Sublingual Therapy for Allergies

The best time to address your allergies is before allergy season starts.  

Dr. Bridget offers Sublingual Immunotherapy, a very effective treatment for reducing environmental allergies.


What is Sublingual Immunotherapy and what is it good for?

Sublingual Immunotherapy (SLIT) is an allergy desensitization technique, where dilute blends of allergens are administered under the tongue in order to improve immune tolerance. SLIT is effective for the treatment of respiratory allergies, including allergic rhinitis, allergic conjunctivitis, mild to moderate asthma, and bronchial hyper-reactivity. There are a number of randomized controlled trials and several meta-analyses demonstrating the benefits of SLIT for various types of allergies.


Got a Sweet Tooth?

The key to balancing sugar is to surround it with goodness…

Spice it up:
Most aromatic spices, such as ginger, cardamom, cinnamon, fennel and clove can improve how well you digest your food and tend to be anti-inflammatory. Many spices, especially cinnamon, are well known for blood glucose lowering effects. Add them to desserts, or along side in a cup of tea!

Imbibing more than usual? 

In excess, alcohol can really deplete your antioxidant pathways and contribute to inflammation. If you have systemic inflammation or leaky gut, drinking alcohol can stand in the way of your best efforts to repair that.  So if you’re going to enjoy a drink or two, try some of these tips:

Love your Liver
If you drink enough to feel inebriated or you feel yucky in the morning, it’s a good bet that your drinking has caused inflammation. Supporting your liver with milk thistle can be a good place to start. Milk thistle is well known for it’s hepato-protective effects. Simply put, it can help you process alcohol better, protecting your liver from oxidative stress. And, it can potentially can reduce hangovers. Pop a couple capsules before going to a party, and then again afterward. It’s generally safe for everyone, but if you’re on any medications, check with your doctor.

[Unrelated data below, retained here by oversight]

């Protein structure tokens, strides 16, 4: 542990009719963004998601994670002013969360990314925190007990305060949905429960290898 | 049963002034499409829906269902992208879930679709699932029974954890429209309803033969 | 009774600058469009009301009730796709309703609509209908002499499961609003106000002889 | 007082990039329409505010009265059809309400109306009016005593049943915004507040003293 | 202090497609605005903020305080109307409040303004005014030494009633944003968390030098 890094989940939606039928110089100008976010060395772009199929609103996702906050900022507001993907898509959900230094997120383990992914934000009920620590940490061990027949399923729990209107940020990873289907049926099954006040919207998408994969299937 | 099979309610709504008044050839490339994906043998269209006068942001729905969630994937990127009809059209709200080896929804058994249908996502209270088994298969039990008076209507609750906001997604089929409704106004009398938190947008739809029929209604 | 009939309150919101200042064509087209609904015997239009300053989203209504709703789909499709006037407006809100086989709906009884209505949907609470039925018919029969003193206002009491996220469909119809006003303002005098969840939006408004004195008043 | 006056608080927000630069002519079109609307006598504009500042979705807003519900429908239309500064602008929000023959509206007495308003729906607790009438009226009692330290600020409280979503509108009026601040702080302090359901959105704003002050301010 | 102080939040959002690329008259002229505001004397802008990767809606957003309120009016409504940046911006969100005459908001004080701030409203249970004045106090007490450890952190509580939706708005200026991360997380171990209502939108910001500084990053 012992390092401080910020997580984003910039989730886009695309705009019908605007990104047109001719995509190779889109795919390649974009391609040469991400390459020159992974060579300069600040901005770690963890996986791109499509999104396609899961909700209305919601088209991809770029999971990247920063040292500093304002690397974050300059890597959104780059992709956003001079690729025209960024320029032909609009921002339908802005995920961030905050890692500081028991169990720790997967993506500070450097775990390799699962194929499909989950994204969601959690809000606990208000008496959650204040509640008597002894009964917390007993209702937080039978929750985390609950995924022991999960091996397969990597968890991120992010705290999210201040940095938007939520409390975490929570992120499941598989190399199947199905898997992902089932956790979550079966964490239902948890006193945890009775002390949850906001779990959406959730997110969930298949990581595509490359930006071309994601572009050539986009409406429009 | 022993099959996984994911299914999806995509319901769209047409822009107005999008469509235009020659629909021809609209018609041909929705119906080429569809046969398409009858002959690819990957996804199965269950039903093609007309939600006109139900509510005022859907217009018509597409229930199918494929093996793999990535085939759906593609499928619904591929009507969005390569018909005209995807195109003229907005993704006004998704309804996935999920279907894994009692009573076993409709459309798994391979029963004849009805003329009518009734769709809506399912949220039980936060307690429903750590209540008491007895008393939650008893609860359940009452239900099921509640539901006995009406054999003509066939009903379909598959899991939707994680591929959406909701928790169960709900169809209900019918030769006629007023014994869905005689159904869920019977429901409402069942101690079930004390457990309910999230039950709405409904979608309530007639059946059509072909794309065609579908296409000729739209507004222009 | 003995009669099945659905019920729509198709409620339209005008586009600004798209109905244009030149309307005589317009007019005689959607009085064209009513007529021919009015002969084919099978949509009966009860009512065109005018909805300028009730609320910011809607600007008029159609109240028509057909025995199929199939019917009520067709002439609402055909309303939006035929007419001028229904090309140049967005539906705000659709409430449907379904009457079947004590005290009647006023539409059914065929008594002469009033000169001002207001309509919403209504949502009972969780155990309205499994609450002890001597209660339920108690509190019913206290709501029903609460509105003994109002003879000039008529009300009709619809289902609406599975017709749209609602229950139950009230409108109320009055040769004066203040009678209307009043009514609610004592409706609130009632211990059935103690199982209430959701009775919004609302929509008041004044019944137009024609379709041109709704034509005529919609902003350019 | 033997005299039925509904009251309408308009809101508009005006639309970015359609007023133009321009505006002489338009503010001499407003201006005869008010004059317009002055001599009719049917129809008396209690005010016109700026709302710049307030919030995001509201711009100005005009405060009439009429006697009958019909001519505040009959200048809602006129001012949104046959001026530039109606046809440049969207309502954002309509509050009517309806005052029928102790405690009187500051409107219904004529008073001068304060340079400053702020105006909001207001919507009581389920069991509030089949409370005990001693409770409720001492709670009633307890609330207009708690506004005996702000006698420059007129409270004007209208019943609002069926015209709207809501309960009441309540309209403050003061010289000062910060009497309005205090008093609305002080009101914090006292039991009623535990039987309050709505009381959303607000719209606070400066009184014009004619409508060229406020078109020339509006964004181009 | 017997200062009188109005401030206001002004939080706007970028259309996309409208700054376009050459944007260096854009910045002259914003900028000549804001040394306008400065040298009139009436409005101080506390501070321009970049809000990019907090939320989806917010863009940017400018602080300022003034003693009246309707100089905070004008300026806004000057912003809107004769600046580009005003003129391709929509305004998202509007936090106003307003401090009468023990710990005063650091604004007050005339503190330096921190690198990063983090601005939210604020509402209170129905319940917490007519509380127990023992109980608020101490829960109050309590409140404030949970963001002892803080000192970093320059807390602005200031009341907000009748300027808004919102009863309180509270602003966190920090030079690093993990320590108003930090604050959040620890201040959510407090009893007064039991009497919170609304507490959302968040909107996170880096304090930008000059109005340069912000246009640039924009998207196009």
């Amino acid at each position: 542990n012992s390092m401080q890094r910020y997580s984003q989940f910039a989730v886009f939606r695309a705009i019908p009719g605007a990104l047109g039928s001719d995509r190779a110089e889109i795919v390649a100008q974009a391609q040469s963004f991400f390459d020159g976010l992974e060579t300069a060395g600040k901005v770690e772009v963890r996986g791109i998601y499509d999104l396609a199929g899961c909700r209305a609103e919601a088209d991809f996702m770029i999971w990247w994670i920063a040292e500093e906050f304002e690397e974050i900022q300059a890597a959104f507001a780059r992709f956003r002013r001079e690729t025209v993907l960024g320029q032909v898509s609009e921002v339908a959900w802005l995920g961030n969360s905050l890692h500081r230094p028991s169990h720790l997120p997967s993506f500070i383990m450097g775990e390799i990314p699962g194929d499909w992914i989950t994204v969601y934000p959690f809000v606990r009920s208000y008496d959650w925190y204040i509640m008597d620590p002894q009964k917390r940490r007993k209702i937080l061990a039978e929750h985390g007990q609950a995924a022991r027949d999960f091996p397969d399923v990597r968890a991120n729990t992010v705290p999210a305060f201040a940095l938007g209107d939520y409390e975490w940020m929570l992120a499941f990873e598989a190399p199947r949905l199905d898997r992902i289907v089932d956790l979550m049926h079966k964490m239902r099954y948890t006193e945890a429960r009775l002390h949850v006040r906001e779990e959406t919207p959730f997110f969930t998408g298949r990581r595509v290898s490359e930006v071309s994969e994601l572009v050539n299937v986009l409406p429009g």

Tea for your Health

My rule of thumb is that before I eat something sweet, I try to offer myself a cup of tea first. Often times, the sweet cravings subside. If not, then a good cup of tea can help undo some of the impacts of indulging.

Aromatic spices tend to enhance digestion, reducing the tendency for post-meal gas and bloating.   Most of the aromatics are also anti-inflammatory and have some blood sugar lowering effect.  Chai tea is the quintessential aromatic blend. There are a number of decaf and sugar-free chai blends available, and include herbs like cinnamon, cardamon, clove, fennel, orange peel, turmeric, and ginger.

Boost your Immunity in the Shower

Hydrotherapy has been used for centuries to support immune health. Using hot and cold water in succession can enhance the movement of blood and lymph, helping your body deliver nutrients and carry wastes more effectively — keeping you healthier and more resistant to colds and flus. This technique, called contrast hydrotherapy, can be especially helpful if you are feeling run down or chronically fatigued, though it’s also great for general enhancement of immune health.

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Be Less Allergic!

Tips to Improve Your Allergic Threshold

  • Stay hydrated! As the weather becomes cooler, some people tend to drink less water even though they need it. Our bodies need water to deliver nutrients, flush out waste, and to maintain healthy mucous membranes.
  • Reduce inflammation with essential fatty acids, in the form of chia seeds, fish oil, and leafy greens.
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Summer Grilling Tips

Is Grilled Food Bad For You?
What could be more natural, more primal than eating something cooked over a fire?

So how could grilled foods be unhealthy?

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Healthy Skincare in the Sun

When most people think about sun protection, what comes to mind is either sunscreen or covering up. However, it’s not just what you put on your body that counts; what you put into your body can greatly impact your sun-sensitivity as well.

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Got Fall Allergies?

For many allergy sufferers, allergies flare in the fall season. Since allergies are so multifactorial, sometimes it can be difficult to pinpoint a cause.

Common environmental causes of fall allergies include molds, ragweed pollen, smoke particulates from wood burning fireplaces, pet dander, agricultural dust and household dust-mites. With pollen allergies, it is recommended to keep your windows closed. However, with household allergies, irritants can get trapped inside the home and recirculate, so good ventilation is important. Making matters worse, most heating systems tend dry out the sinuses, increasing vulnerability to irritants.

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